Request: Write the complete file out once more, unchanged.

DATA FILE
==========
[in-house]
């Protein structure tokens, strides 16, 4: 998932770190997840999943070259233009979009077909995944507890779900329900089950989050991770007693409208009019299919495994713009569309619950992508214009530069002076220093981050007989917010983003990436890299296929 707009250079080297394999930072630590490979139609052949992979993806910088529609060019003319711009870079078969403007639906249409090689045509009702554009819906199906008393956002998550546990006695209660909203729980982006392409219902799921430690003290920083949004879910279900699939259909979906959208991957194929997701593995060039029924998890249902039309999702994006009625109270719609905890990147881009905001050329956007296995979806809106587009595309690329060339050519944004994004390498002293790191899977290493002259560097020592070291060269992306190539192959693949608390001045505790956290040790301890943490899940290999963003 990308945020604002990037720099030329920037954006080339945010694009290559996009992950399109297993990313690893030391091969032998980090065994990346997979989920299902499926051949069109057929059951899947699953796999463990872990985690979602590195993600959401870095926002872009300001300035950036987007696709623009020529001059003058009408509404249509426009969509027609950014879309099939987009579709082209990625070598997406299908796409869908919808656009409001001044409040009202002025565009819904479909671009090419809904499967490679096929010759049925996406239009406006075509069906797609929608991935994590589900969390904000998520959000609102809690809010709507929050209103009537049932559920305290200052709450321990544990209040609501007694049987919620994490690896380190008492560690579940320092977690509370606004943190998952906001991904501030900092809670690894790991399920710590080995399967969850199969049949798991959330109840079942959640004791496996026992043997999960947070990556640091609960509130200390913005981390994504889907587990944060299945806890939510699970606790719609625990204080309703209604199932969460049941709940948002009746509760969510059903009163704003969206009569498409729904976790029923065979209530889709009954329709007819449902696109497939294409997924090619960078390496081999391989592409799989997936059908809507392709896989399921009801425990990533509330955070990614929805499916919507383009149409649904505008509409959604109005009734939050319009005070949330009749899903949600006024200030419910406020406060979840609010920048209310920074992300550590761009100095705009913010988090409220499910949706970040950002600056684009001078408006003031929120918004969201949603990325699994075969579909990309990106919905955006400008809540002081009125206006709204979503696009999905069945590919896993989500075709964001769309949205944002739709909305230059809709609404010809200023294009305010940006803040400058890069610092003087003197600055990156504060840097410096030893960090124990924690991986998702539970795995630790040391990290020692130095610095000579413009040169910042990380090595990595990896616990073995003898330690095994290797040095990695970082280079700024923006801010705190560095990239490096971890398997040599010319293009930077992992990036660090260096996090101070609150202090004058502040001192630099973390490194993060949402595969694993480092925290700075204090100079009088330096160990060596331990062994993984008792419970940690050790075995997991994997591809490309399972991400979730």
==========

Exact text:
[in-house]
């Protein structure tokens, strides 16, 4: 998932770190997840999943070259233009979009077909995944507890779900329900089950989050991770007693409208009019299919495994713009569309619950992508214009530069002076220093981050007989917010983003990436890299296929 707009250079080297394999930072630590490979139609052949992979993806910088529609060019003319711009870079078969403007639906249409090689045509009702554009819906199906008393956002998550546990006695209660909203729980982006392409219902799921430690003290920083949004879910279900699939259909979906959208991957194929997701593995060039029924998890249902039309999702994006009625109270719609905890990147881009905001050329956007296995979806809106587009595309690329060339050519944004994004390498002293790191899977290493002259560097020592070291060269992306190539192959693949608390001045505790956290040790301890943490899940290999963003 990308945020604002990037720099030329920037954006080339945010694009290559996009992950399109297993990313690893030391091969032998980090065994990346997979989920299902499926051949069109057929059951899947699953796999463990872990985690979602590195993600959401870095926002872009300001300035950036987007696709623009020529001059003058009408509404249509426009969509027609950014879309099939987009579709082209990625070598997406299908796409869908919808656009409001001044409040009202002025565009819904479909671009090419809904499967490679096929010759049925996406239009406006075509069906797609929608991935994590589900969390904000998520959000609102809690809010709507929050209103009537049932559920305290200052709450321990544990209040609501007694049987919620994490690896380190008492560690579940320092977690509370606004943190998952906001991904501030900092809670690894790991399920710590080995399967969850199969049949798991959330109840079942959640004791496996026992043997999960947070990556640091609960509130200390913005981390994504889907587990944060299945806890939510699970606790719609625990204080309703209604199932969460049941709940948002009746509760969510059903009163704003969206009569498409729904976790029923065979209530889709009954329709007819449902696109497939294409997924090619960078390496081999391989592409799989997936059908809507392709896989399921009801425990990533509330955070990614929805499916919507383009149409649904505008509409959604109005009734939050319009005070949330009749899903949600006024200030419910406020406060979840609010920048209310920074992300550590761009100095705009913010988090409220499910949706970040950002600056684009001078408006003031929120918004969201949603990325699994075969579909990309990106919905955006400008809540002081009125206006709204979503696009999905069945590919896993989500075709964001769309949205944002739709909305230059809709609404010809200023294009305010940006803040400058890069610092003087003197600055990156504060840097410096030893960090124990924690991986998702539970795995630790040391990290020692130095610095000579413009040169910042990380090595990595990896616990073995003898330690095994290797040095990695970082280079700024923006801010705190560095990239490096971890398997040599010319293009930077992992990036660090260096996090101070609150202090004058502040001192630099973390490194993060949402595969694993480092925290700075204090100079009088330096160990060596331990062994993984008792419970940690050790075995997991994997591809490309399972991400979730």